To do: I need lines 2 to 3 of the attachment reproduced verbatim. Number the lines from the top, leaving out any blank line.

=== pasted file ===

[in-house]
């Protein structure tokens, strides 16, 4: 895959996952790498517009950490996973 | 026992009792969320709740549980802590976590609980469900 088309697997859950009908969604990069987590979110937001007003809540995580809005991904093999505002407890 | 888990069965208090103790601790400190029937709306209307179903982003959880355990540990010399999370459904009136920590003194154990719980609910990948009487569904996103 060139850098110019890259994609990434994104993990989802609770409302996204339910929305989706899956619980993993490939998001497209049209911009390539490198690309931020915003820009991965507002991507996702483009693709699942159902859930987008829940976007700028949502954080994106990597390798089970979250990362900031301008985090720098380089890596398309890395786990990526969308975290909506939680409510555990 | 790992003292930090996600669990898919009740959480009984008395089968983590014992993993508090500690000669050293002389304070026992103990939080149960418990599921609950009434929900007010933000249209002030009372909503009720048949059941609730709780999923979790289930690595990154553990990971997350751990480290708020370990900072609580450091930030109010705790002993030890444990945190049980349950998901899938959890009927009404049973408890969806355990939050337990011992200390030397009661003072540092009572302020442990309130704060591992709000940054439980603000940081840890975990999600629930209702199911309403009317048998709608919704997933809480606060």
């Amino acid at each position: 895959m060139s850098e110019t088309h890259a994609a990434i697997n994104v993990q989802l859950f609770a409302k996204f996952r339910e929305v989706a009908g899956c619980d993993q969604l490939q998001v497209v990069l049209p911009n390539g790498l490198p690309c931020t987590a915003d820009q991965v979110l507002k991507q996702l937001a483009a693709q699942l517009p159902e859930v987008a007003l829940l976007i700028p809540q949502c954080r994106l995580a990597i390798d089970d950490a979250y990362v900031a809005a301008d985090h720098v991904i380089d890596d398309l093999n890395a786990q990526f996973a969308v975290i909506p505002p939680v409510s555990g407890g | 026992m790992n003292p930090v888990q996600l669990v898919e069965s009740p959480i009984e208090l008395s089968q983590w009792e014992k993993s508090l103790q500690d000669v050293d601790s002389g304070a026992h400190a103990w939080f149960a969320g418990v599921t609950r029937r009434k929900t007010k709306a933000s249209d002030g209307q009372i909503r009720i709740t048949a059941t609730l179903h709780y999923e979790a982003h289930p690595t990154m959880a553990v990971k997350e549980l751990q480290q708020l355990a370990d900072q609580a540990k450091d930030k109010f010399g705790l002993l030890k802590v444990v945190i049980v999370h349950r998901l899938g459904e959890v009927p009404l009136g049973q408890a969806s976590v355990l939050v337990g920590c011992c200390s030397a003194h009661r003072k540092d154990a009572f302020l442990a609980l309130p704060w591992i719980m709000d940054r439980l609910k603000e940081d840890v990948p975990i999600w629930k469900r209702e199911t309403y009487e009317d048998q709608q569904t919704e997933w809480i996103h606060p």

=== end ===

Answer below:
């Protein structure tokens, strides 16, 4: 895959996952790498517009950490996973 | 026992009792969320709740549980802590976590609980469900 088309697997859950009908969604990069987590979110937001007003809540995580809005991904093999505002407890 | 888990069965208090103790601790400190029937709306209307179903982003959880355990540990010399999370459904009136920590003194154990719980609910990948009487569904996103 060139850098110019890259994609990434994104993990989802609770409302996204339910929305989706899956619980993993490939998001497209049209911009390539490198690309931020915003820009991965507002991507996702483009693709699942159902859930987008829940976007700028949502954080994106990597390798089970979250990362900031301008985090720098380089890596398309890395786990990526969308975290909506939680409510555990 | 790992003292930090996600669990898919009740959480009984008395089968983590014992993993508090500690000669050293002389304070026992103990939080149960418990599921609950009434929900007010933000249209002030009372909503009720048949059941609730709780999923979790289930690595990154553990990971997350751990480290708020370990900072609580450091930030109010705790002993030890444990945190049980349950998901899938959890009927009404049973408890969806355990939050337990011992200390030397009661003072540092009572302020442990309130704060591992709000940054439980603000940081840890975990999600629930209702199911309403009317048998709608919704997933809480606060």
């Amino acid at each position: 895959m060139s850098e110019t088309h890259a994609a990434i697997n994104v993990q989802l859950f609770a409302k996204f996952r339910e929305v989706a009908g899956c619980d993993q969604l490939q998001v497209v990069l049209p911009n390539g790498l490198p690309c931020t987590a915003d820009q991965v979110l507002k991507q996702l937001a483009a693709q699942l517009p159902e859930v987008a007003l829940l976007i700028p809540q949502c954080r994106l995580a990597i390798d089970d950490a979250y990362v900031a809005a301008d985090h720098v991904i380089d890596d398309l093999n890395a786990q990526f996973a969308v975290i909506p505002p939680v409510s555990g407890g | 026992m790992n003292p930090v888990q996600l669990v898919e069965s009740p959480i009984e208090l008395s089968q983590w009792e014992k993993s508090l103790q500690d000669v050293d601790s002389g304070a026992h400190a103990w939080f149960a969320g418990v599921t609950r029937r009434k929900t007010k709306a933000s249209d002030g209307q009372i909503r009720i709740t048949a059941t609730l179903h709780y999923e979790a982003h289930p690595t990154m959880a553990v990971k997350e549980l751990q480290q708020l355990a370990d900072q609580a540990k450091d930030k109010f010399g705790l002993l030890k802590v444990v945190i049980v999370h349950r998901l899938g459904e959890v009927p009404l009136g049973q408890a969806s976590v355990l939050v337990g920590c011992c200390s030397a003194h009661r003072k540092d154990a009572f302020l442990a609980l309130p704060w591992i719980m709000d940054r439980l609910k603000e940081d840890v990948p975990i999600w629930k469900r209702e199911t309403y009487e009317d048998q709608q569904t919704e997933w809480i996103h606060p």